My favorite card in the popular college-aged card game, Cards Against Humanity, says quite simply "Licking things to claim them as your own."
I encountered this card during my freshman year at university, whilst playing a game with some of my floor mates and a number of visiting pre-frosh. I will admit, we were supposed to be on our best behavior - making a good impression and whatnot. What actually occurred may have been off-putting if looked upon with too serious of an eye.
To make a long story short, I drew this particular card and absolutely lost it. I was crying with laughter, which brought my curious suite mate Neena over. I read her the card, to which she showed no obvious reaction other than bending down so our heads were about level. Without warning she licked my shoulder, whispered "I claim you" or something to that effect, and walked nonchalantly away. A very confused pre-frosh nervously asked me whether that was "a normal college thing." Reflecting on it an hour or so later, licking people in front of pre-frosh was perhaps not the best of ideas. Then again, perhaps neither was Cards Against Humanity in the first place.
This memory only cropped up again recently. Over the summers I work as a youth sailing instructor. This past week, I had to physically stop a group of eight and ten year-old boys who had found a dead fish floating off of the dock and were daring each other to lick it. Being the responsible adult that I am, I confiscated said fish with a sigh and a simple request for the future: "Please don't lick that." Now, I must keep in mind that these were some of the same boys that I caught pelting people with blackberries during a game of capture-the-flag. They were shouting little war cries which amounted to "I'm gonna stain you!" I'd had to take them aside and explain with real annoyance that I really shouldn't have to tell them not to peg people with blackberries.
As I threw away the offending animal, I couldn't help but feel a little frustrated. Wasn't it, after all, simple common sense? Don't lick dead stuff. Take all the photos you want. If you're looking for an adventure, how about poking roadkill with a stick? Don't throw food at other children in an attempt to stain their clothes. Don't drink the lake water. And for goodness sake, no you cannot bring a hot dog in your boat with you to use as a sword. Let's just try and think a little before we act. Some decisions are simply so clearly bad ones. At least, that's what we would like to believe.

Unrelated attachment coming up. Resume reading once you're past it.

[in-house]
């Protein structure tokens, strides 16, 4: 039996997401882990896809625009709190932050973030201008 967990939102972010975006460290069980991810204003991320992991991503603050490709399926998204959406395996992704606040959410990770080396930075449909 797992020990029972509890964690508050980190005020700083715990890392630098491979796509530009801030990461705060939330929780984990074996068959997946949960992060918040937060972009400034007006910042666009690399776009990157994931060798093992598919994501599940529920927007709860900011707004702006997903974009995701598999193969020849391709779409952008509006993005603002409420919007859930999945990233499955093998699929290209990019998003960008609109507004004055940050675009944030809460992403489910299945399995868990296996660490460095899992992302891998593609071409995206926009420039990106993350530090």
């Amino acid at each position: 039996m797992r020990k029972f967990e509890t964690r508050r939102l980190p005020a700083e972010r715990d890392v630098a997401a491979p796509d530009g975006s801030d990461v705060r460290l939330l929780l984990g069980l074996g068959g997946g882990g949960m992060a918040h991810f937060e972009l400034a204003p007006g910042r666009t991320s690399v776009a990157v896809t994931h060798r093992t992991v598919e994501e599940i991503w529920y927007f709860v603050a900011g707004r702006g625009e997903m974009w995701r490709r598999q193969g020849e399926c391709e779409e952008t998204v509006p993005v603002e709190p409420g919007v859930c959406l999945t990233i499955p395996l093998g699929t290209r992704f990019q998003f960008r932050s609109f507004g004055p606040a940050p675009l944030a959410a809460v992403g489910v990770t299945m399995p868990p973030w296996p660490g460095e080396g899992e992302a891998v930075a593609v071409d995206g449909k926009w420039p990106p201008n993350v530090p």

Really, let's acknowledge the truth. We've all made a lot of questionable youthful decisions. When I was 11 years old, my family sailed to Alaska. On the way up, we stopped in a small port in rural Canada. While playing with what seemed to be a million-year old rope swing, two hikers came up the small beaten path. Speaking in terribly cliche Canadian accents, they informed us to be careful, as "there's a bear down there, eh." They went on their ways. As soon as we were alone, I went down that trail, leaving my nine and seven-year old brothers behind. As I vanished around a corner, the last thing I heard was bets on whether I'd come back.
For those of you wondering, I found the bear. And to be more specific, it was three bears - a mother black bear and her two cubs. Once I found them, the exhilaration ended. I was quite certain I was about to be consumed, without even the necessary spices to aid my poor flavor. I backtracked around the corner as quickly as I could, and ran for it. I escaped and returned to my parents, eager to relate what by this time I considered a rather brave scientific expedition. My parents didn't agree. I received a stern talking-to which ended with a simple disappointed statement: "I shouldn't have to tell you not to chase a bear."
There are too many things that no one should have to tell us, but they tell us anyways. We put our mistakes down to any number of things - an undeveloped brain, poor decision-making skills, alcohol. We'd like to relegate such senseless decisions to our childhood, but if we're honest with ourselves - common sense is a lifelong struggle. No matter how old we get, how wise or successful, there will always be someone keeping an eye. Somewhere, lurking in the background, there will be someone throwing up their hands in exasperation, stunned at our poor logic, nudging us along with that ever-present plea - please don't lick that.